LEFT

Bend down FI RST & THIRD fingers. Extend SECON D & FOURTH fingers.

50

RIGHT

Bend down SECOND & FOURTH fingers. Extend FIRST & THIRD fingers.

OPPOSITE

l~vel4

level4

Il.evel'4

BENDS

Ilevel4

#2 Switch fingers.

LEFT

Bend down TH I R D & FOURTH fingers. Extend FIRST & SECOND fingers.

RIGHT

Bend down FI RST & SECOND fingers. Extend THIRD & FOURTH fingers.

#4 Switch fingers.

LEFT RIGHT

Bend down SEC- Bend down FI RST

OND & THIRD & FOURTH fingers.

fingers. Extend Extend SECOND &

FIRST & FOURTH THIRD fingers. fingers.

#6 Switch fingers.

LEFT Bend down SECOND & FOURTH flnqere, ~xtend FIRST& THIRD fingers.

RIGHT

Bend down FIRST & THIRD fingers. Extend SECOND

& FOURTH fingers.

51

OPPOSITE SPLITS

#1 Start in the Upright Position.

LEFT RIGHT

Split FIRST finger out.

Split FOURTH finger out.

level3

#3 Return to Upright Position.

LEFT RIGHT

Split FI RST & SECOND fingers from THIRD & FOURTH fingers.

Split FI RST finger from SECOND finqer & THIRD finger from FOURTH f,inger simultaneously.

52

#2 Switch fingers.

LEFT

Split FOURTH finger out.

RIGH'T

Split FI RST finger out.

leveJ3

#4 Switch fingers.

LEFT

RIGHT

Split FI RST from SECOND finger & THIRD finger from FOURTH finger simultaneously.

Split FIRST & SECOND fingers from THIRD & FOURTH fingers.

leveJ4

OPPOSITE SIN'GLE BEN,D SPLITS

level4

#1 Start In the Upright Position.

LEFT RIGHT

Bend down FIRST finger & split FOURTH - finger out simulta-

neously.

Split FIHST finger out& bend down FOURTH finger simultaneously.

level4

#3 Return to Upright Position.

LEFT

Bend down SECOND finger & split FOURTH finger out simultaneously.

RIGHT

Split FI RST finger out & bend down THIRD finger simultaneously.

#2 Switch fingers.

LEFT

Split FIRST finger out & bene down FOU RTH finger simultaneously.

RIGHT

Bend down FIRST finger & split FOURTH finger out simultaneously.

level4

#4 Switch fingers.

LEFT

Split FIRST finger out& bend down THIRD finger simultaneously.

RIGHT

Bend down SECOND finger & split FOURTH finger out simultaneously.

53

level4

OPPOSITE DOUBLE BEND SPUTS

leVel4

#1 Start in the Upright Position.

LEFT RIGHT

Bend down FI RST & SECOND fingers. Simultaneously split FOURTH finger out.

level4

Bend down THIRD & FOURTH fingers. Simultaneously split FI RST finger out.

#1 Return to the Upright Position.

LEFT RIGHT

Bend down SECOND Bend down SECOND

& THIRD fingers. & THIRD fingers.

Split FOURTH finger Split FIRST-finger out.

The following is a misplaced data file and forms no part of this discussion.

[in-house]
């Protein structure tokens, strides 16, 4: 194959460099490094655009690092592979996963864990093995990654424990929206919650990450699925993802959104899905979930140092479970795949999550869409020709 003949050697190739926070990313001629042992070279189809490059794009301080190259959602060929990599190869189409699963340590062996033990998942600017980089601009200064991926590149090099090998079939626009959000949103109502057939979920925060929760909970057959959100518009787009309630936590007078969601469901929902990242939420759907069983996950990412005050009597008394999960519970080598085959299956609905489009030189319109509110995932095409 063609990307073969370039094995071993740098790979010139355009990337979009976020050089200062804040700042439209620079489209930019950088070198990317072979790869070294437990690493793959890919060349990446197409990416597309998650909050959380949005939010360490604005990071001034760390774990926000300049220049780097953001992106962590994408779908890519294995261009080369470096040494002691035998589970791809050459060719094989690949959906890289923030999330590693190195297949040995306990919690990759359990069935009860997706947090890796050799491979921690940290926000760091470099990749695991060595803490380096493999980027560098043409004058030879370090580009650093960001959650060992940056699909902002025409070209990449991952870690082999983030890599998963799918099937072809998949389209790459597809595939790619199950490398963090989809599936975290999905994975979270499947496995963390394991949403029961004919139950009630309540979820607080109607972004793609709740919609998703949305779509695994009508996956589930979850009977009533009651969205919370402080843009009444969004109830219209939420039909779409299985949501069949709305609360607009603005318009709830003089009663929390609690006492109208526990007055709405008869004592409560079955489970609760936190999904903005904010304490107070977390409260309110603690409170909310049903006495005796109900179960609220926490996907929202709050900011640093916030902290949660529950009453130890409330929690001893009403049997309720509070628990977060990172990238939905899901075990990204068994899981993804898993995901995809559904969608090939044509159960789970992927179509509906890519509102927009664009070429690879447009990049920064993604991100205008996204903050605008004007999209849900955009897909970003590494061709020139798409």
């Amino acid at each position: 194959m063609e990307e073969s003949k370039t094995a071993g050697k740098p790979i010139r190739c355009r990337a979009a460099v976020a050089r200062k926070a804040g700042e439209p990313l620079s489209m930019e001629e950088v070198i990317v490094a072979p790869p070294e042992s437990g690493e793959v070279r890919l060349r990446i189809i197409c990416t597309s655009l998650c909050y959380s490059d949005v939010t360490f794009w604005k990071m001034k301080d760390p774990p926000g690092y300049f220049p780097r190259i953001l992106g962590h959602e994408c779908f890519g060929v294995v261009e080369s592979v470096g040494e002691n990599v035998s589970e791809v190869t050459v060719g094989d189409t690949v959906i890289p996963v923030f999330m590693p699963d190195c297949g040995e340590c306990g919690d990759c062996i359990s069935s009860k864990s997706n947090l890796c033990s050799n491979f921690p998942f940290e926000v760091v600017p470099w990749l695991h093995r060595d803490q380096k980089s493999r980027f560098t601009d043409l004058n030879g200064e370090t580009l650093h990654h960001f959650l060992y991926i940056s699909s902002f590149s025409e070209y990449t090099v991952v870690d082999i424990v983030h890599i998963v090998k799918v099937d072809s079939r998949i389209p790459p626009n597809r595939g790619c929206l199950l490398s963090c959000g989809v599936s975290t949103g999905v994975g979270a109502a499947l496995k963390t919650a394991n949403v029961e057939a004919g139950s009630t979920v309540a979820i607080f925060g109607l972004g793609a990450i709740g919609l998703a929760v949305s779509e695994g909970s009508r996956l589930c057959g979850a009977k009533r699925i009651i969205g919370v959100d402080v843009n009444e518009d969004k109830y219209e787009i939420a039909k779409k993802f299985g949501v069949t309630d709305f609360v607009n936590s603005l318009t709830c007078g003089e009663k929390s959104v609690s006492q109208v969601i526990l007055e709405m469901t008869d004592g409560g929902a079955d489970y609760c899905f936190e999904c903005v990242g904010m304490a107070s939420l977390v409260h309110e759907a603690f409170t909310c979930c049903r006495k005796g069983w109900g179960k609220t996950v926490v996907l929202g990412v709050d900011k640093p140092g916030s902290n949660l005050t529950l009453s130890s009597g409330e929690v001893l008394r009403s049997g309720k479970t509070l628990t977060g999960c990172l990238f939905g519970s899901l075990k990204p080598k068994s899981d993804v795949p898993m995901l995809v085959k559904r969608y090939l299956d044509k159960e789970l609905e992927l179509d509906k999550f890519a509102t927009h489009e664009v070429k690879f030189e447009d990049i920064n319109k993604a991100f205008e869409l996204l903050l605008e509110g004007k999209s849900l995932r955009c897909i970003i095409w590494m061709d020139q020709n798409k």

out.

54

#2 Switch fingers.

LEFT

RIGHT

Bend down Fl RST & SECOND .fingers. Split THIRD &

FOU RTH fingers out.

Bend down THIRD, & FOU RTH fingers. Split FI RST & SECOND fingers out.

leveI4

#2 Switch fingers.

LEFT

Bend down SECOND & THIRD ,fingers. Split FI RST fing,er out.

RIGHT

Bend down SECOND & THIRD fingers, Split FOURTH finger out.

leve14

OPPOSITE DOUBLE BEND SPLITS

level4

#1 Start in the Upright Position.

LEFT RIGHT

Bend down SECOND & THIRD fingers while splitting I=IRST & FOURTH fingers out.

level4

Bend down FIRST & FOURTH fingers while splitting, SECOND & 1HIHD fingers.

#1 Return to the Upright Position.

LEFT RIGHT

Bend down FI RST & THIRD fingers while splitting

_0· FOURTH finger owt.

B~nd down SECOND & FOURTH fingers while splitting FIRST finger out.

#2 Switch fingers.

LEFT

Bend down FIRST

&. FOURTH fingers while splitting SECOND & THIRD fingers.

RIGHT

Bend down SECOND & THIRD fingers while splitting FI RST & FOURTH fingers.

level4

#2 Switch fing.ers.

LEFT

Bend down SECOND & FOURTH fingers while splitting FI RST finger out.

RIGHT

Bend down FI RST & THIRD fingers

while splitting FOURTH finger

out.

55

leve.13

OPPOSITE TRIPLE BEN,'D SPLITS

#1 Start in the Upright Position.

LEFT RIGHT

Bend down SEGOt\ID, THIRD, & FOURTH fingers while splitting FIRST finger out.

Bend down FIRST, SECOND, & THIRD fingers while splitting FOURTH finger out.

56

level3

#2 SWitch fingers.

LEFT

Bend down FIRSTr SECOND, & THIHD fingers while splitting FOURTH finger out.

RIGHT

Bend down SECOND, THIRD, & FOURTH fingers while splitting

FI RST finger out.

CHAPTER 8 - ShuffJing

This final chapter introduces Finger Shuffling. Shuffling is another way to develop finger independence. This chapter can be divided into two sections: the Pre-shuffling exercises and the actual Shuffling exercises. All these exercises begin from the Full Bend Position.

The Pre-shuffling exercises are divided into Singles, Doubles, Triples, Opposite Doubles, and Opposite Triples. In Single, Double, and Triple Pre-shuffling exercises, you learn to isolate either one" two, orthree fingers and raise them from the Full Bend Position. In these exercises, both hands do the same thing. In the Opposite Doubles, (the last part af the Pre-shuffling exercises), you again learn to isolate two fingers and raise them from the Full Bend Position. However, the raised fingers on the right and left hands will be exactly opposite.